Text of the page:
CIOs Must Collaborate to Spark Transformation  

29 May 2014:

"Don't boil the ocean," was the advice David Thompson, CIO of Western Union, offered at CIO Perspectives San Francisco this week. "If you wait three years to deliver value, the business will lose interest."

Instead, he said, show the results-focused business you can regularly provide value through smaller projects, quick wins and continuous improvement.

Thompson, who joined the 162-year-old company in late 2012, told the room of senior IT executives that they have the unique opportunity to spark business transformation but can only reach that goal through key partnerships with business leaders and by finding and keeping the right talent.

Echoing the importance of talent that aligns with your company's goals was Chris Morgan, executive coach and founding principal at Morgan Alexander. The war for talent is "mission critical," but CIOs can tap into high potential employees already at their companies instead of looking for outside candidates.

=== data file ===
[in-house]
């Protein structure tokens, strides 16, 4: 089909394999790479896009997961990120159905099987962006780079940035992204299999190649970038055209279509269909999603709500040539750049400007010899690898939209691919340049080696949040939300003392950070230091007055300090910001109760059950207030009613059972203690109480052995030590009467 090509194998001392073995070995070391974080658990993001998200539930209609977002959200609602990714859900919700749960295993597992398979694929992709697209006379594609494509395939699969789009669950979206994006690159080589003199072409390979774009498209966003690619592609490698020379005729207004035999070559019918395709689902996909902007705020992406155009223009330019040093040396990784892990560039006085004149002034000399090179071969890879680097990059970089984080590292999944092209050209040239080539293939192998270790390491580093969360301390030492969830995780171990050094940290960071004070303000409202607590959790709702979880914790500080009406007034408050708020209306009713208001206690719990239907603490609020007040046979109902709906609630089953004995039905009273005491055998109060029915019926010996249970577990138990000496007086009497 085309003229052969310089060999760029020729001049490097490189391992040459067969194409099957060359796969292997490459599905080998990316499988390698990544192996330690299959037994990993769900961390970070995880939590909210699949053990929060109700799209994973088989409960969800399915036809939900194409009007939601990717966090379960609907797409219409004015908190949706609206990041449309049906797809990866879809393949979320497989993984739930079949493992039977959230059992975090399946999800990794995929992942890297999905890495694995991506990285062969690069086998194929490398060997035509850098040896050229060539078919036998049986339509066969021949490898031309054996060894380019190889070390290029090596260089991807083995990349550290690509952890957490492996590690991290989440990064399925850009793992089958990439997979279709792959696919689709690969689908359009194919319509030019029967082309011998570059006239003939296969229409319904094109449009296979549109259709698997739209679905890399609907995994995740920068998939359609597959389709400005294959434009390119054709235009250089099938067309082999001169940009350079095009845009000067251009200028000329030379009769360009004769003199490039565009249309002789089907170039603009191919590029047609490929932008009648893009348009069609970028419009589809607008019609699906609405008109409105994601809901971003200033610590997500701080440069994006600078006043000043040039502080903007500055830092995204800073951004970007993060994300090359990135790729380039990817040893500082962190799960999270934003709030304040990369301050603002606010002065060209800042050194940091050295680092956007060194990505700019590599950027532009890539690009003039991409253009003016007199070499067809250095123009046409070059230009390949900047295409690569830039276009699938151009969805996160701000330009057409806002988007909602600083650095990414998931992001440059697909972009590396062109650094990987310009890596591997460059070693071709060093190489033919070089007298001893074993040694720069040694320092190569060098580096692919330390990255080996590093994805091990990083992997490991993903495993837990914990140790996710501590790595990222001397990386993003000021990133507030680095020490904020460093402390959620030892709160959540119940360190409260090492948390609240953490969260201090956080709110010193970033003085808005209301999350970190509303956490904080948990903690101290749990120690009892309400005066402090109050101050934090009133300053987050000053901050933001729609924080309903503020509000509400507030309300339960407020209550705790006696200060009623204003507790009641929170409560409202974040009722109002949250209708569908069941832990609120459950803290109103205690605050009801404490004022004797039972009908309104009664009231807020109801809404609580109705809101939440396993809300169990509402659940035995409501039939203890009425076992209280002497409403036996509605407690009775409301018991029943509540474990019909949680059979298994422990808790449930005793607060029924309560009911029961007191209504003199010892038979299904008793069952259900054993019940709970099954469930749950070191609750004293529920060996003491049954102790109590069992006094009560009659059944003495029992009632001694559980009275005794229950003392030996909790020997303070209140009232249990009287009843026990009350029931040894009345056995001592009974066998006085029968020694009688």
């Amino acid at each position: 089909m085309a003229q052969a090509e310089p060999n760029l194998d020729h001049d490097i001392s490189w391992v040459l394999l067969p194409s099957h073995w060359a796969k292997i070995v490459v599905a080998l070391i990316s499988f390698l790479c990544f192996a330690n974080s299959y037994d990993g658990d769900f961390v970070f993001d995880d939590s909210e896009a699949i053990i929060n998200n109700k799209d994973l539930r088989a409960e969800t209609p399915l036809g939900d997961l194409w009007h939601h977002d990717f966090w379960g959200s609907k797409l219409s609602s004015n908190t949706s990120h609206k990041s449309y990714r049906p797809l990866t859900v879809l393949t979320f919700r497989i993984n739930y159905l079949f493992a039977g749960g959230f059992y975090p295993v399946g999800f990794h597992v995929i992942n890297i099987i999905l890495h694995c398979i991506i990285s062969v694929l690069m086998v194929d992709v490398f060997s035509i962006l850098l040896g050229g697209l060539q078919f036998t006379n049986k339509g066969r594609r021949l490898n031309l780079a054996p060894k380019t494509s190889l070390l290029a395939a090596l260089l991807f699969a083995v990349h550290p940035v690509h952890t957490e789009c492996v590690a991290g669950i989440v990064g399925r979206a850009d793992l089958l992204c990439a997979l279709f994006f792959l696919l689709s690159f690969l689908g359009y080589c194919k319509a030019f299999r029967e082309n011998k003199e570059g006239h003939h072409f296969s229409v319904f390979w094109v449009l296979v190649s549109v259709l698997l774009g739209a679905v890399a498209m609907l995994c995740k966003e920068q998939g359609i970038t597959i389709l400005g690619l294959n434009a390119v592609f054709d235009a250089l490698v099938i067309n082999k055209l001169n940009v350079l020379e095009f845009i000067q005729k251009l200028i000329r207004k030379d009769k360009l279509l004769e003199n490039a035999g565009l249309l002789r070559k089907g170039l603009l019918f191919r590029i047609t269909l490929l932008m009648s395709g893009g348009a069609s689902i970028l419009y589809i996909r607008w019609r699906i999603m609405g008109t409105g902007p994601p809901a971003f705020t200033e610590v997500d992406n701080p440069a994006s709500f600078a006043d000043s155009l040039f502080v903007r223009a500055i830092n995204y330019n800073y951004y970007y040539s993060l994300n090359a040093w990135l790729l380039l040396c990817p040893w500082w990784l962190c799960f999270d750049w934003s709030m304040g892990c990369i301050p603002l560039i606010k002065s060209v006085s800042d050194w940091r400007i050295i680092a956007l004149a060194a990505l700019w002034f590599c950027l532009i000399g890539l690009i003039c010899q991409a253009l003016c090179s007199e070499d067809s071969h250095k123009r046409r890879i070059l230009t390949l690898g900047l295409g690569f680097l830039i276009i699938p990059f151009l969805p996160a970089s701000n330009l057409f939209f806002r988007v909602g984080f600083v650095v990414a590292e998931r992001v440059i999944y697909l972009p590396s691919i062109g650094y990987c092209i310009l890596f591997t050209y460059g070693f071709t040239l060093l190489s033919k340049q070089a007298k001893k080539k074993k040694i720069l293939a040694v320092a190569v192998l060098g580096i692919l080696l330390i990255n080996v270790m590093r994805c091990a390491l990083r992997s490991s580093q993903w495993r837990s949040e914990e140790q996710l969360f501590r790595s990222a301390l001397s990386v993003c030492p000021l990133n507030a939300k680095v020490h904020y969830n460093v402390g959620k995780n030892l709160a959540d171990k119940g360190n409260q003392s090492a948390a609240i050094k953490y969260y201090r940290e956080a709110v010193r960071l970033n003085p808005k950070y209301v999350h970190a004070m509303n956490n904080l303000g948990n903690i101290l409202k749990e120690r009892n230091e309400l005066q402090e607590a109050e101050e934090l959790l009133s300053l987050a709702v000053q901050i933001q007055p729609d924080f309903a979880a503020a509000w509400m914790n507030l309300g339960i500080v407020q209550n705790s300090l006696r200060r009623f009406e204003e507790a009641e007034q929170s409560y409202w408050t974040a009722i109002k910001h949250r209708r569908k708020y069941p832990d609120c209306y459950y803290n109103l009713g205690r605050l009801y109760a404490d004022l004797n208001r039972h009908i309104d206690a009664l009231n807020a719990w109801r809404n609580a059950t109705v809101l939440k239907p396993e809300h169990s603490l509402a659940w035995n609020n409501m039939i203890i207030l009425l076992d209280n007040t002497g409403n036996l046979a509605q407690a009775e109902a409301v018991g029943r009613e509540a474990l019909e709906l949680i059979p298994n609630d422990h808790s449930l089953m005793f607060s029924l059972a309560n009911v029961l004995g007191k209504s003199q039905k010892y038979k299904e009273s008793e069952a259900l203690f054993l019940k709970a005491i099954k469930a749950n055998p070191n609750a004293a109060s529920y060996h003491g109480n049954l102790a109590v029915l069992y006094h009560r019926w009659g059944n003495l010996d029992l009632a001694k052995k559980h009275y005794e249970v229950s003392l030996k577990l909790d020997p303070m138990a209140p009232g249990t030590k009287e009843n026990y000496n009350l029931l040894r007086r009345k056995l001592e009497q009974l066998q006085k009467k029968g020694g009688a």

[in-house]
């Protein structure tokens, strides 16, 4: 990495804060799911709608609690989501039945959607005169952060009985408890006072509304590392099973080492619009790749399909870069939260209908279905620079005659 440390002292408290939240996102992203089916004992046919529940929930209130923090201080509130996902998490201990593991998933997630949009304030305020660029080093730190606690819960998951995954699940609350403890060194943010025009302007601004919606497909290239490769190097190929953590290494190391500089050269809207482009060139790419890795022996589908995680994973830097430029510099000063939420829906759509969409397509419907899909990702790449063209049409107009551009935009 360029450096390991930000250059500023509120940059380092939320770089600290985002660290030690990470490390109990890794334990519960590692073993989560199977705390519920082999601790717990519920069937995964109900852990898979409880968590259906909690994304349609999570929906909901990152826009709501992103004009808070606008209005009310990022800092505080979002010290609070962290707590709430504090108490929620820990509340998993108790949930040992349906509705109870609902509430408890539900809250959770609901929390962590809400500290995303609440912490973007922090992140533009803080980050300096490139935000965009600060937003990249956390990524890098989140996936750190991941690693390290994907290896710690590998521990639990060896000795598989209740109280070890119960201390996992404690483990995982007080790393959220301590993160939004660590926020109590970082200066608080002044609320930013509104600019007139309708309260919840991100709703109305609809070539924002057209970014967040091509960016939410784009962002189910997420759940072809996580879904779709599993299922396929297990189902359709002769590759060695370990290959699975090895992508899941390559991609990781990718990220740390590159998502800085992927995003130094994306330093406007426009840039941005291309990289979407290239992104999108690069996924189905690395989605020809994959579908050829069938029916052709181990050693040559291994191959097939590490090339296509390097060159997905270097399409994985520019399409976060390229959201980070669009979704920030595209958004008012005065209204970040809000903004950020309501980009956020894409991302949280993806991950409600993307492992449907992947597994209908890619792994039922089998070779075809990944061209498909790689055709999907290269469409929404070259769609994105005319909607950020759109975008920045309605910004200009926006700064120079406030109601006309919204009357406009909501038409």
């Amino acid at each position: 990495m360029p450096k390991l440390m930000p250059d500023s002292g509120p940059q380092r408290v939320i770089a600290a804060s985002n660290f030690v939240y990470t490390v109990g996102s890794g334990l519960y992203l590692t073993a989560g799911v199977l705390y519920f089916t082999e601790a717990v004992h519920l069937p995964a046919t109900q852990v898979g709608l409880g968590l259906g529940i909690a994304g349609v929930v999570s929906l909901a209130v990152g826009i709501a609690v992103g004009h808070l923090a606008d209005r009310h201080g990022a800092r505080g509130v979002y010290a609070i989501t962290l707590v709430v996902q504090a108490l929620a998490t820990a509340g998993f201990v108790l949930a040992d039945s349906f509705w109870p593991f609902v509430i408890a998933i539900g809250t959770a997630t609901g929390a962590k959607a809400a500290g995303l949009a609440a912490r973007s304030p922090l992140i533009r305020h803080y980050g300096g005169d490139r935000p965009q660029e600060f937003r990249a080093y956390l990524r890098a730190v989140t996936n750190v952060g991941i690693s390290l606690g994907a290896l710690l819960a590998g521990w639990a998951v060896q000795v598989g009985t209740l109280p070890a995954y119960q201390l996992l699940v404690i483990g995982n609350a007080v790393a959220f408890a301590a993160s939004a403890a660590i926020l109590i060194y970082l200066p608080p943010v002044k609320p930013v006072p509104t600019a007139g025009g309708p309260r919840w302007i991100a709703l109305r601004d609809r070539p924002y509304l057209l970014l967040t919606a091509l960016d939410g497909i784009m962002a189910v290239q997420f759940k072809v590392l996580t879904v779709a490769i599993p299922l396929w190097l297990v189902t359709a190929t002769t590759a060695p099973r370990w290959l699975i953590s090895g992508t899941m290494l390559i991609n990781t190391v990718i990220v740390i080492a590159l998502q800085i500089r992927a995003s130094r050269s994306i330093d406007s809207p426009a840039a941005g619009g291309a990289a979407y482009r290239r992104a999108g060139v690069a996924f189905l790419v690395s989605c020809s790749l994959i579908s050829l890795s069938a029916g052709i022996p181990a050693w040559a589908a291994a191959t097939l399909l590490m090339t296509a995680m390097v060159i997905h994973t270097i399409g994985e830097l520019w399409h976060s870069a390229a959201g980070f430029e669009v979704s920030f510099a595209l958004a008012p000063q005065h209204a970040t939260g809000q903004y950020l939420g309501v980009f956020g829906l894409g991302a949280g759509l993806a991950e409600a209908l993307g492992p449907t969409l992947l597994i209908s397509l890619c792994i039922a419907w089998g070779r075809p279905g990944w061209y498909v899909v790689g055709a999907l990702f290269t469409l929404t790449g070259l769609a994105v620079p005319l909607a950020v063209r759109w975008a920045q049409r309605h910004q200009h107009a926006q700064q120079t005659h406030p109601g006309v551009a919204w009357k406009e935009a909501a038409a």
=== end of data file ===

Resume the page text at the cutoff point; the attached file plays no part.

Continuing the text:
Morgan said nurturing in-house talent means "regular, frequent, ongoing coaching," and CIOs need to move away from the traditional model of yearly performance reviews. HR departments will take a back seat and let CIOs take the lead on talent development. "Investing in talent is not resisted and not looked at like cost cutting," he said, adding that CIOs should reward employees not just for their accomplishments but for their commitment to doing the best job possible.

Talent is among the top disruptors for CIOs as well as CMOs. "Inside their own organizations [CMOs] have a huge problem of acquiring new talent," said Donovan Neale-May, founder and executive director of the CMO Council. "Some are going to the IT department to see if they can recruit them to come into marketing."

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Source: CIO
 

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